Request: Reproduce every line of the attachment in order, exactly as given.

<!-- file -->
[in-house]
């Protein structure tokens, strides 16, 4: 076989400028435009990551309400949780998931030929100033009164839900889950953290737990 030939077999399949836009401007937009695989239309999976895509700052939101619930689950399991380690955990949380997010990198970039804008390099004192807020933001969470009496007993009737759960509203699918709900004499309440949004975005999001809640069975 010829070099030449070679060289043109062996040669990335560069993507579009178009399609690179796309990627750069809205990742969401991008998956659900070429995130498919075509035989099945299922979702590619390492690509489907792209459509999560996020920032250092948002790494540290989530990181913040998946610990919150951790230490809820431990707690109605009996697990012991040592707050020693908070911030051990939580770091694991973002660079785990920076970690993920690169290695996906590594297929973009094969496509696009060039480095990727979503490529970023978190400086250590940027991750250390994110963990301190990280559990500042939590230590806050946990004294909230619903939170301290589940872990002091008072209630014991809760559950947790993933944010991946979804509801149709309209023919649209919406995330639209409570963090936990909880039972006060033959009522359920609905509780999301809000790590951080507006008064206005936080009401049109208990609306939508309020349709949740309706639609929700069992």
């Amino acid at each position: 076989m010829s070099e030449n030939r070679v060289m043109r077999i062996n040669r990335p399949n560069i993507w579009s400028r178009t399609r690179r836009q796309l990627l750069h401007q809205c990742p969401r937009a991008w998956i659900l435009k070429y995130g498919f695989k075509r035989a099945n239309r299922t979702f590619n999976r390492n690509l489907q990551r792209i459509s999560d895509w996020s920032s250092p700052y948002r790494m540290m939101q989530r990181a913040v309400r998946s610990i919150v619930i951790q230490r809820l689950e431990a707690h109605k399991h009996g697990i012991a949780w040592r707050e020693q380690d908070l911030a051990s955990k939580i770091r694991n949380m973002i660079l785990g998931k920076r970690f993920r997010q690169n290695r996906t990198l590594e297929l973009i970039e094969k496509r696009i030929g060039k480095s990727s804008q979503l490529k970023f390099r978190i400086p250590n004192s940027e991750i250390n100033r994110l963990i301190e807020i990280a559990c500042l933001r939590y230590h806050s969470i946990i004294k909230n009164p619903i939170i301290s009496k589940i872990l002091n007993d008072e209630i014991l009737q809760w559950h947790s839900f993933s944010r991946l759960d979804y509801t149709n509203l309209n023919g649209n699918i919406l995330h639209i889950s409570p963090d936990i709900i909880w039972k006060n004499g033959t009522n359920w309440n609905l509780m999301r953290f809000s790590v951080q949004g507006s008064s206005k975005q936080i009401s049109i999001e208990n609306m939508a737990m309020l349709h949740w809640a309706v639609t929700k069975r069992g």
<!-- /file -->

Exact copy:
[in-house]
């Protein structure tokens, strides 16, 4: 076989400028435009990551309400949780998931030929100033009164839900889950953290737990 030939077999399949836009401007937009695989239309999976895509700052939101619930689950399991380690955990949380997010990198970039804008390099004192807020933001969470009496007993009737759960509203699918709900004499309440949004975005999001809640069975 010829070099030449070679060289043109062996040669990335560069993507579009178009399609690179796309990627750069809205990742969401991008998956659900070429995130498919075509035989099945299922979702590619390492690509489907792209459509999560996020920032250092948002790494540290989530990181913040998946610990919150951790230490809820431990707690109605009996697990012991040592707050020693908070911030051990939580770091694991973002660079785990920076970690993920690169290695996906590594297929973009094969496509696009060039480095990727979503490529970023978190400086250590940027991750250390994110963990301190990280559990500042939590230590806050946990004294909230619903939170301290589940872990002091008072209630014991809760559950947790993933944010991946979804509801149709309209023919649209919406995330639209409570963090936990909880039972006060033959009522359920609905509780999301809000790590951080507006008064206005936080009401049109208990609306939508309020349709949740309706639609929700069992």
């Amino acid at each position: 076989m010829s070099e030449n030939r070679v060289m043109r077999i062996n040669r990335p399949n560069i993507w579009s400028r178009t399609r690179r836009q796309l990627l750069h401007q809205c990742p969401r937009a991008w998956i659900l435009k070429y995130g498919f695989k075509r035989a099945n239309r299922t979702f590619n999976r390492n690509l489907q990551r792209i459509s999560d895509w996020s920032s250092p700052y948002r790494m540290m939101q989530r990181a913040v309400r998946s610990i919150v619930i951790q230490r809820l689950e431990a707690h109605k399991h009996g697990i012991a949780w040592r707050e020693q380690d908070l911030a051990s955990k939580i770091r694991n949380m973002i660079l785990g998931k920076r970690f993920r997010q690169n290695r996906t990198l590594e297929l973009i970039e094969k496509r696009i030929g060039k480095s990727s804008q979503l490529k970023f390099r978190i400086p250590n004192s940027e991750i250390n100033r994110l963990i301190e807020i990280a559990c500042l933001r939590y230590h806050s969470i946990i004294k909230n009164p619903i939170i301290s009496k589940i872990l002091n007993d008072e209630i014991l009737q809760w559950h947790s839900f993933s944010r991946l759960d979804y509801t149709n509203l309209n023919g649209n699918i919406l995330h639209i889950s409570p963090d936990i709900i909880w039972k006060n004499g033959t009522n359920w309440n609905l509780m999301r953290f809000s790590v951080q949004g507006s008064s206005k975005q936080i009401s049109i999001e208990n609306m939508a737990m309020l349709h949740w809640a309706v639609t929700k069975r069992g």